This is certainly not a unique thought, but what I heard several commentators say this week—people like Jonathan Alter of Newsweek and Jane Mayer of The New Yorker, both on MSNBC Monday evening—bears repeating: Dick Cheney chewed up and spat out the U.S. Constitution while running the Bush administration's foreign policy. But here's the thing: The programs he championed that violated several of this country's foundational principles have shown no signs of actually having worked.
We learned this week that Cheney was behind a campaign to deliberately leave Congress' intelligence committees in the dark regarding CIA activities, which is an apparent violation of law. Add that to his unnecessary war against Iraq that has killed 4,323 American servicemen and women, his torture and warrantless-spying campaigns and his assault on due process and, man, Cheney wasn't kidding when he said his plan was to work in the shadows amid his war against terrorism.
More than just about anything—I would even trade in a World Series win by my beloved Dodgers for this—I want to see Cheney face trial for his own acts of terror.Business columnist Michael Hiltzik of the Los Angeles Times laid out a pretty good case on Monday for separating residential property from commercial and industrial property when it comes to taxation.
I've always leaned slightly against Prop. 13, which, among other things, stopped reassessment of property values until the property was sold, because it results in lower revenues for cash-poor programs aimed at California's neediest citizens. But I've remained sensitive to the tax effect of exploding values on property owned by people of modest means, and I've seen numbers that have challenged some of my assumptions.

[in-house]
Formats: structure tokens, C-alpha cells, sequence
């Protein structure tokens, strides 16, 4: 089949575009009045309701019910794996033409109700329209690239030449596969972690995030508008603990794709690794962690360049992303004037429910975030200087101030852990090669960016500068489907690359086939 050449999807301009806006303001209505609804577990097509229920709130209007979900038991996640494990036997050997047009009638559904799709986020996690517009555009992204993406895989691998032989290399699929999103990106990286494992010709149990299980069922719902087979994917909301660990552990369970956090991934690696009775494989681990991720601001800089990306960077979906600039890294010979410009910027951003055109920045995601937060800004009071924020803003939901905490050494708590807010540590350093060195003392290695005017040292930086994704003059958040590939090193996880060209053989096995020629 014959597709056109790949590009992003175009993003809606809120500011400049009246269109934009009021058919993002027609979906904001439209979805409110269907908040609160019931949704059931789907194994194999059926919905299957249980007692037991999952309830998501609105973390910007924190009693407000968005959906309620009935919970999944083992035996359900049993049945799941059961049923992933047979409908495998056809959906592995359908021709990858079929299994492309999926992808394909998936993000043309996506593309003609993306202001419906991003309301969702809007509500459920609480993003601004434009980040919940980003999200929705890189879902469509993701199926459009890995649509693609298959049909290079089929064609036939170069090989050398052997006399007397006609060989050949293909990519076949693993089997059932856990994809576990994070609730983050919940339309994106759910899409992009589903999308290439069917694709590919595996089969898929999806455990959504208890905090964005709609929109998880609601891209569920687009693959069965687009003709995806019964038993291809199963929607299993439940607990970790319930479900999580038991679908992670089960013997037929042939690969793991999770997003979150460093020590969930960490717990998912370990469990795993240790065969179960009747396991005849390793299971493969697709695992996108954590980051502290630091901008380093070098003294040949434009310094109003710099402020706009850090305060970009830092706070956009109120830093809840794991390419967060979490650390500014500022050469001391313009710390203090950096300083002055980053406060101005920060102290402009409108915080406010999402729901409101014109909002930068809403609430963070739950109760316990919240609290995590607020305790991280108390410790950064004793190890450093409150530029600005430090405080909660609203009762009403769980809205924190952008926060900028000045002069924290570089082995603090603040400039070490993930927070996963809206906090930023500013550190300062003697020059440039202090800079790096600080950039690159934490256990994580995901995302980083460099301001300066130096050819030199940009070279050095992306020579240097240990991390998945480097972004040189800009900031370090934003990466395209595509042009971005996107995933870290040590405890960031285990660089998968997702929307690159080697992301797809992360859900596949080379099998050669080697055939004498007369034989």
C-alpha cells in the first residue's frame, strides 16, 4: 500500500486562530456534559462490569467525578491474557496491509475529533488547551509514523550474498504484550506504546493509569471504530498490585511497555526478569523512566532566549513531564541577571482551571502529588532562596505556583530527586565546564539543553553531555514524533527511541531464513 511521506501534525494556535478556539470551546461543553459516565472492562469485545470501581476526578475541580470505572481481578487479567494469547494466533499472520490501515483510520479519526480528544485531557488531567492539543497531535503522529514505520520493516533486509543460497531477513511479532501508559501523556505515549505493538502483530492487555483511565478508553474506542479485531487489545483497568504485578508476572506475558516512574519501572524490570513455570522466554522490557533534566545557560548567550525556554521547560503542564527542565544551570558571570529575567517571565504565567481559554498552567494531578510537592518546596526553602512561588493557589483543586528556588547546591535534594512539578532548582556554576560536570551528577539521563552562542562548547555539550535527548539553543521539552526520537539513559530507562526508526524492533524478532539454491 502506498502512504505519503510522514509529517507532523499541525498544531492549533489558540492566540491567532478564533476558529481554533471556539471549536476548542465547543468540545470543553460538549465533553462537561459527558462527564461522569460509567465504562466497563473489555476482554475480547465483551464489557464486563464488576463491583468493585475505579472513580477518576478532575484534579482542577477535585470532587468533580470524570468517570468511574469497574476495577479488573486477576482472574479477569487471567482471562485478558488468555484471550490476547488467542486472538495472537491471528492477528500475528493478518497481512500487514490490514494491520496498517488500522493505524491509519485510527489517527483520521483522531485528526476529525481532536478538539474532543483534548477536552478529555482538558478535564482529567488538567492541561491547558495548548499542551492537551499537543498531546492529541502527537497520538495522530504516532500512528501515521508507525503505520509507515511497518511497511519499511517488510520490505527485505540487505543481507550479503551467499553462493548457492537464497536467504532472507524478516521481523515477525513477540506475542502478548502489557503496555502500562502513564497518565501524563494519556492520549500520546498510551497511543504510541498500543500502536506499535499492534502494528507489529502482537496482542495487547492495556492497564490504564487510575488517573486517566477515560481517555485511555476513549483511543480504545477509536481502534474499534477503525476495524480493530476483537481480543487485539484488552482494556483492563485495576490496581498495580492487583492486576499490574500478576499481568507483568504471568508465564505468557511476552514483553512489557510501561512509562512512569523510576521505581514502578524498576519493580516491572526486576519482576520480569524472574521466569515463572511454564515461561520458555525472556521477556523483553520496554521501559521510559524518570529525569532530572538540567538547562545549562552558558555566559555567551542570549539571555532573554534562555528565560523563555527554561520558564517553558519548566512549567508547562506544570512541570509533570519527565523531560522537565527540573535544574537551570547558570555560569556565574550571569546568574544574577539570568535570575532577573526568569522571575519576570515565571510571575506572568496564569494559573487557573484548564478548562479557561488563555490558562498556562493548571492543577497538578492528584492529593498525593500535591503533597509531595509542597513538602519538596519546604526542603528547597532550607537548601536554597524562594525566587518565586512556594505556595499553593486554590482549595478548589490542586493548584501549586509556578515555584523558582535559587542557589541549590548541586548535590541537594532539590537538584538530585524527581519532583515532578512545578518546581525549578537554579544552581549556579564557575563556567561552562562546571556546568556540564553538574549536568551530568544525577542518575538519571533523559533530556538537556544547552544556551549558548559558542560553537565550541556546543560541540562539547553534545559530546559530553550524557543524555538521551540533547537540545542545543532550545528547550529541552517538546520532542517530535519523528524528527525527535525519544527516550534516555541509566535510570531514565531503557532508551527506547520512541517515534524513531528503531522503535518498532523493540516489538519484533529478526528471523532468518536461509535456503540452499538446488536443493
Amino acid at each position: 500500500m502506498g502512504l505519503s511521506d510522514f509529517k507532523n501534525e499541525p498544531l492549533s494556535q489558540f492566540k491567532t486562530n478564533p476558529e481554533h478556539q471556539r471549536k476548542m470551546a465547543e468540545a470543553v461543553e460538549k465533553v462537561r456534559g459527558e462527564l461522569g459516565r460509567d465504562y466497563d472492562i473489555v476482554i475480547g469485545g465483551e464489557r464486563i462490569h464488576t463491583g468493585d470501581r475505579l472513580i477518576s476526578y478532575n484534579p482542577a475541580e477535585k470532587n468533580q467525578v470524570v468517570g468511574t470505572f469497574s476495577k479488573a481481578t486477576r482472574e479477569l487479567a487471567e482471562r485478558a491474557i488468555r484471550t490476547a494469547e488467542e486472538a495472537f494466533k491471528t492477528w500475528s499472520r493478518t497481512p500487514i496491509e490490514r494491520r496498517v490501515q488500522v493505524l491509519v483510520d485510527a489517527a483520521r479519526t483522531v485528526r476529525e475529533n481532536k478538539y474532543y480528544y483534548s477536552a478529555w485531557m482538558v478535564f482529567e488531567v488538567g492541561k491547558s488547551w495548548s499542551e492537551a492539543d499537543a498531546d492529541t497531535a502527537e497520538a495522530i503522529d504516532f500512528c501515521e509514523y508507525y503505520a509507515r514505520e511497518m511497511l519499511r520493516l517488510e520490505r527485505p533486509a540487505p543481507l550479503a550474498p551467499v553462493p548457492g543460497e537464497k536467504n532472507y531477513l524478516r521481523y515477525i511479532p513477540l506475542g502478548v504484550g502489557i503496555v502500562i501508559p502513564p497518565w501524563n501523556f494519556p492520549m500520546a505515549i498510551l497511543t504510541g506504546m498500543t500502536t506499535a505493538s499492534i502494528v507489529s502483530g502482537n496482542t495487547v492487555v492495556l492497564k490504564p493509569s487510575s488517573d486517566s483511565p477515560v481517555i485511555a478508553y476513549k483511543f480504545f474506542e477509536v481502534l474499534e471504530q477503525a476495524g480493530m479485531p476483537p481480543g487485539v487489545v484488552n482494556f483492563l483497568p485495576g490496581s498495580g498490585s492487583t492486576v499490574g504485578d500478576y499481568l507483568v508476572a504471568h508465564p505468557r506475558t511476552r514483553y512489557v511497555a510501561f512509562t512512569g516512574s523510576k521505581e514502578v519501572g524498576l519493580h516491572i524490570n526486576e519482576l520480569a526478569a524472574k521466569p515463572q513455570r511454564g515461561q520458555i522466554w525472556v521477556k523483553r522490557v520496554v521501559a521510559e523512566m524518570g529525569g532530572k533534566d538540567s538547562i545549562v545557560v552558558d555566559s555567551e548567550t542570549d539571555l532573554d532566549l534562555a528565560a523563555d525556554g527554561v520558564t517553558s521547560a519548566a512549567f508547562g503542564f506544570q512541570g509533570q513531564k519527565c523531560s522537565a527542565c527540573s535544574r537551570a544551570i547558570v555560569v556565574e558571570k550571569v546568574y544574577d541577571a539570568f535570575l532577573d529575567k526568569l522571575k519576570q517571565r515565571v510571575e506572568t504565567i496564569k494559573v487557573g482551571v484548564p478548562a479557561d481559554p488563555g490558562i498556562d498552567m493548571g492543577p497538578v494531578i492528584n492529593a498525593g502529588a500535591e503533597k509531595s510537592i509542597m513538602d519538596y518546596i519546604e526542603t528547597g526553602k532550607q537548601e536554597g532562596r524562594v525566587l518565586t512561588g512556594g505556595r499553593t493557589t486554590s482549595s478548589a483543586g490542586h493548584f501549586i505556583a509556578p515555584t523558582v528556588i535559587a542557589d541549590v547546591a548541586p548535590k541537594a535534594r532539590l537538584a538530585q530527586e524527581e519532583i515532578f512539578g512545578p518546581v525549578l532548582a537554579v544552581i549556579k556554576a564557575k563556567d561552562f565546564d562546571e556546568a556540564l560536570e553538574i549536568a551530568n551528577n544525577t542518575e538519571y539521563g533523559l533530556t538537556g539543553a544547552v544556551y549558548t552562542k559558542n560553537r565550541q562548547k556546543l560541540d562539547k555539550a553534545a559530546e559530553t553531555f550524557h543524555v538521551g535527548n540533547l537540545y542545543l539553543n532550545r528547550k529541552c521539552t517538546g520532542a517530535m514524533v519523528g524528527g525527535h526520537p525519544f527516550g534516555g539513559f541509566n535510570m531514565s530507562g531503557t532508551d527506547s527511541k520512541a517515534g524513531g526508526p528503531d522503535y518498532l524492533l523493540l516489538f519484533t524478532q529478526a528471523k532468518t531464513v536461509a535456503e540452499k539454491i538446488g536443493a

Hiltzik opines that not only are large companies that hang on to property for decades benefiting from lower taxes; some of them are finding loopholes that allow them to avoid paying higher taxes even when property is sold. I think I favor repealing Prop. 13's provisions for business property but adding mitigating tax breaks for vulnerable small businesses.The state teachers union rolled out a new commercial this week ripping Gov. Arnold Schwarzenegger for his proposal to temporarily suspend Prop. 98, which sets minimum funding levels for education, to help close a $26.3-billion budget deficit.
There's a good reason to dislike Prop. 98—namely, the way it ties the hands of legislators in times like these—but that doesn't mean you're against higher funding for education. Despite what union-haters might say, schools are absolutely not over-funded in California; the state ranks below the national average in per-pupil spending. Yes, teacher pay here is the highest in the country, but it should be No. 1 or 2, given where California ranks nationwide in cost of living.
But no amount of increased funding would make up for lousy parenting when it comes to student success. Economic distress feeds lousy parenting. We need to keep that in mind as we decimate programs that help families in economic distress. If we dismantle the social safety net, it doesn't really matter how much we spend on education.You might have seen our July 1 story revealing that hotel developer Doug Manchester might be willing to give up a chunk of the land he controls, but the federal government owns, at the Navy Broadway Complex.
Well, as the legal fight between Manchester and critics of his awful Pacific Gateway hotel-office-retail project plods along, I hope the city is quietly talking to Manchester and the Navy about some kind of deal for some of that land.
I remain steadfast in my opinion that the Navy should have to give back to the city any land that it's not using for military purposes—which is what the original deal between the city and the feds said—but if that's ultimately a losing battle, I hope city officials are quietly talking to the Navy and Manchester about getting more land at Broadway and Harbor Drive for a waterfront park that would better link the property to the in-progress effort to beautify and make better public use of the land along San Diego Bay.Finally, will someone please ban the installation of gigantic inflatable beer bottles atop neighborhood restaurants? Every holiday weekend, it seems, that gaudy Hula's restaurant and bar in Hillcrest blows one of those mammoth things up, and it's a ridiculous eyesore. City Councilmember Todd Gloria, I'm looking at you.